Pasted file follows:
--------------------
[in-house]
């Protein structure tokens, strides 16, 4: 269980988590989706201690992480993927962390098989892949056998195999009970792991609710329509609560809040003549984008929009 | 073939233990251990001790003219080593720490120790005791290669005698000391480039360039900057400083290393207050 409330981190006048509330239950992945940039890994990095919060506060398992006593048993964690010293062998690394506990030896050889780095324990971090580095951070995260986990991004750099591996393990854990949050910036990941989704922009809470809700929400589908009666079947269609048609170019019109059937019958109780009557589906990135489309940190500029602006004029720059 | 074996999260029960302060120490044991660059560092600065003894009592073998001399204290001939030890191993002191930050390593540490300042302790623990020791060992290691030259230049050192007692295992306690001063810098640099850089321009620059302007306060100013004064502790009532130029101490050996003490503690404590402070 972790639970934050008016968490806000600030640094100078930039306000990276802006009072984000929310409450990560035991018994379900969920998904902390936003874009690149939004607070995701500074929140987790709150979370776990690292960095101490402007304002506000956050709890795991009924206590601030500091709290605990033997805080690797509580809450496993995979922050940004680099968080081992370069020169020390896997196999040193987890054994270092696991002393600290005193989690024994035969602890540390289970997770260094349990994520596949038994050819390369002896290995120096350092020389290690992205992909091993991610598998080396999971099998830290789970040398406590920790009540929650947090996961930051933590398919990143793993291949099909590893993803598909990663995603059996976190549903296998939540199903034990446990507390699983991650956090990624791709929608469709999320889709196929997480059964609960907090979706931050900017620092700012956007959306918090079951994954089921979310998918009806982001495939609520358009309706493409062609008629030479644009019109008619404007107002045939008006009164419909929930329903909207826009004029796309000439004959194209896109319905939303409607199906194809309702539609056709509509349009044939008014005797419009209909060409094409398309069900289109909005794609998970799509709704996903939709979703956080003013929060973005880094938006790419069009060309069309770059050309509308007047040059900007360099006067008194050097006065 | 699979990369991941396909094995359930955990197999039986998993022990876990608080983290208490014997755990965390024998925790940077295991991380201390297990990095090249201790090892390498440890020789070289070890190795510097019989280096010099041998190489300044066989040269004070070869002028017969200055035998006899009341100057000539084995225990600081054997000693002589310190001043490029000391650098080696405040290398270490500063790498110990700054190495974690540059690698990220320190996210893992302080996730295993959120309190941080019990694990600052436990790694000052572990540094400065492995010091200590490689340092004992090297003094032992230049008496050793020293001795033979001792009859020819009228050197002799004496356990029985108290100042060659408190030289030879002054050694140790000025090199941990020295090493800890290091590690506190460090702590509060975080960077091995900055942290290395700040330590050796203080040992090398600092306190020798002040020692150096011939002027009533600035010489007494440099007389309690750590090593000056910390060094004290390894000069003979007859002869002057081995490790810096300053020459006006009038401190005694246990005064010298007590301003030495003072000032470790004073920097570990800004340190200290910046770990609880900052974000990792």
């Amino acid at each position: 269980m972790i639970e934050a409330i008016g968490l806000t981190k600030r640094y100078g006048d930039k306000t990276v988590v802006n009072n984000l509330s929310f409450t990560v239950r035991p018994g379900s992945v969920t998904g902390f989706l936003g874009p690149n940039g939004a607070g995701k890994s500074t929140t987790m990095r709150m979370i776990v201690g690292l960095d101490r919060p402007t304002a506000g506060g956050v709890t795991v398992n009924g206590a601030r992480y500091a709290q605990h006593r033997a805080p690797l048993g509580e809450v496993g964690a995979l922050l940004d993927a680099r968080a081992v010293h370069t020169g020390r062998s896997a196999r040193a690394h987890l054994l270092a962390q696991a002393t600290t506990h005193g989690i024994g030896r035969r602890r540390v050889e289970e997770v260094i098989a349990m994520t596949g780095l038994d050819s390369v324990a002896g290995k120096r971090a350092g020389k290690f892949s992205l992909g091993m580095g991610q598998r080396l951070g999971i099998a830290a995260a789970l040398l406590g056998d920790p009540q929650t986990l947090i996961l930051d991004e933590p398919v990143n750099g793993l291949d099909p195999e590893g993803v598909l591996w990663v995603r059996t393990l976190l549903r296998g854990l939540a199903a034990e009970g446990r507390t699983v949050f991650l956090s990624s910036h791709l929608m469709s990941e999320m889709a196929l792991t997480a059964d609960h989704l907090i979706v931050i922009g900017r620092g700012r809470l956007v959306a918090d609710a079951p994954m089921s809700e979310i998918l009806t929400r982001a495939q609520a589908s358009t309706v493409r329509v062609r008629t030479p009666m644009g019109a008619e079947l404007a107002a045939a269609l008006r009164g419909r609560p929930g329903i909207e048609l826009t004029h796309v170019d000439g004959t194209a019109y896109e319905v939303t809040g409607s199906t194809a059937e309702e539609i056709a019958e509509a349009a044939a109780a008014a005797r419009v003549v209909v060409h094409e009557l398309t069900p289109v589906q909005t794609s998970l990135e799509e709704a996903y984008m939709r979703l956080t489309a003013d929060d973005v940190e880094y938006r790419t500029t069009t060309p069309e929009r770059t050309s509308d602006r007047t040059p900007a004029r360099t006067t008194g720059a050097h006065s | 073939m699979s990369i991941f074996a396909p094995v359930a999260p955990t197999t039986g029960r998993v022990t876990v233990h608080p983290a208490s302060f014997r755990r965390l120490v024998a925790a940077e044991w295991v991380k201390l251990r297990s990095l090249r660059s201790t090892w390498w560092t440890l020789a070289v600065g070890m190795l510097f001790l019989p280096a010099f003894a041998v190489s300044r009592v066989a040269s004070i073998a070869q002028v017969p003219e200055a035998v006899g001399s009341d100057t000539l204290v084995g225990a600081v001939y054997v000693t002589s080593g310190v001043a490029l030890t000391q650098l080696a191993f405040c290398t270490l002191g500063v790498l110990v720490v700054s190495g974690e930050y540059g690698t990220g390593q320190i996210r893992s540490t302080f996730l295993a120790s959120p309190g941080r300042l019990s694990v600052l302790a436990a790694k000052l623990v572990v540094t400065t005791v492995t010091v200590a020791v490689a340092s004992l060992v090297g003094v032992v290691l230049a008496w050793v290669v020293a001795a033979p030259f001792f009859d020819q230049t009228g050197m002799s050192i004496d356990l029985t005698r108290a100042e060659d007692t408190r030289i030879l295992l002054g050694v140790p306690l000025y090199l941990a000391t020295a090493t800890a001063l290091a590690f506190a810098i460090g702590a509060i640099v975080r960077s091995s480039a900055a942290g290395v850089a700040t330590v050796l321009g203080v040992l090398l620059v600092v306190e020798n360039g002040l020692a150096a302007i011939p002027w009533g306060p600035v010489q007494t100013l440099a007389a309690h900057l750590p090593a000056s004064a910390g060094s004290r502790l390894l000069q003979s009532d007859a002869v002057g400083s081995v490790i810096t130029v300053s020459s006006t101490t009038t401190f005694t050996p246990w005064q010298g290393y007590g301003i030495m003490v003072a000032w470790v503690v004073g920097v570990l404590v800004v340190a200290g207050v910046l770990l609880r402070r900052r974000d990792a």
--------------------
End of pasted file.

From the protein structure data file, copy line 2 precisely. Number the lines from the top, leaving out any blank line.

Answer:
């Protein structure tokens, strides 16, 4: 269980988590989706201690992480993927962390098989892949056998195999009970792991609710329509609560809040003549984008929009 | 073939233990251990001790003219080593720490120790005791290669005698000391480039360039900057400083290393207050 409330981190006048509330239950992945940039890994990095919060506060398992006593048993964690010293062998690394506990030896050889780095324990971090580095951070995260986990991004750099591996393990854990949050910036990941989704922009809470809700929400589908009666079947269609048609170019019109059937019958109780009557589906990135489309940190500029602006004029720059 | 074996999260029960302060120490044991660059560092600065003894009592073998001399204290001939030890191993002191930050390593540490300042302790623990020791060992290691030259230049050192007692295992306690001063810098640099850089321009620059302007306060100013004064502790009532130029101490050996003490503690404590402070 972790639970934050008016968490806000600030640094100078930039306000990276802006009072984000929310409450990560035991018994379900969920998904902390936003874009690149939004607070995701500074929140987790709150979370776990690292960095101490402007304002506000956050709890795991009924206590601030500091709290605990033997805080690797509580809450496993995979922050940004680099968080081992370069020169020390896997196999040193987890054994270092696991002393600290005193989690024994035969602890540390289970997770260094349990994520596949038994050819390369002896290995120096350092020389290690992205992909091993991610598998080396999971099998830290789970040398406590920790009540929650947090996961930051933590398919990143793993291949099909590893993803598909990663995603059996976190549903296998939540199903034990446990507390699983991650956090990624791709929608469709999320889709196929997480059964609960907090979706931050900017620092700012956007959306918090079951994954089921979310998918009806982001495939609520358009309706493409062609008629030479644009019109008619404007107002045939008006009164419909929930329903909207826009004029796309000439004959194209896109319905939303409607199906194809309702539609056709509509349009044939008014005797419009209909060409094409398309069900289109909005794609998970799509709704996903939709979703956080003013929060973005880094938006790419069009060309069309770059050309509308007047040059900007360099006067008194050097006065 | 699979990369991941396909094995359930955990197999039986998993022990876990608080983290208490014997755990965390024998925790940077295991991380201390297990990095090249201790090892390498440890020789070289070890190795510097019989280096010099041998190489300044066989040269004070070869002028017969200055035998006899009341100057000539084995225990600081054997000693002589310190001043490029000391650098080696405040290398270490500063790498110990700054190495974690540059690698990220320190996210893992302080996730295993959120309190941080019990694990600052436990790694000052572990540094400065492995010091200590490689340092004992090297003094032992230049008496050793020293001795033979001792009859020819009228050197002799004496356990029985108290100042060659408190030289030879002054050694140790000025090199941990020295090493800890290091590690506190460090702590509060975080960077091995900055942290290395700040330590050796203080040992090398600092306190020798002040020692150096011939002027009533600035010489007494440099007389309690750590090593000056910390060094004290390894000069003979007859002869002057081995490790810096300053020459006006009038401190005694246990005064010298007590301003030495003072000032470790004073920097570990800004340190200290910046770990609880900052974000990792």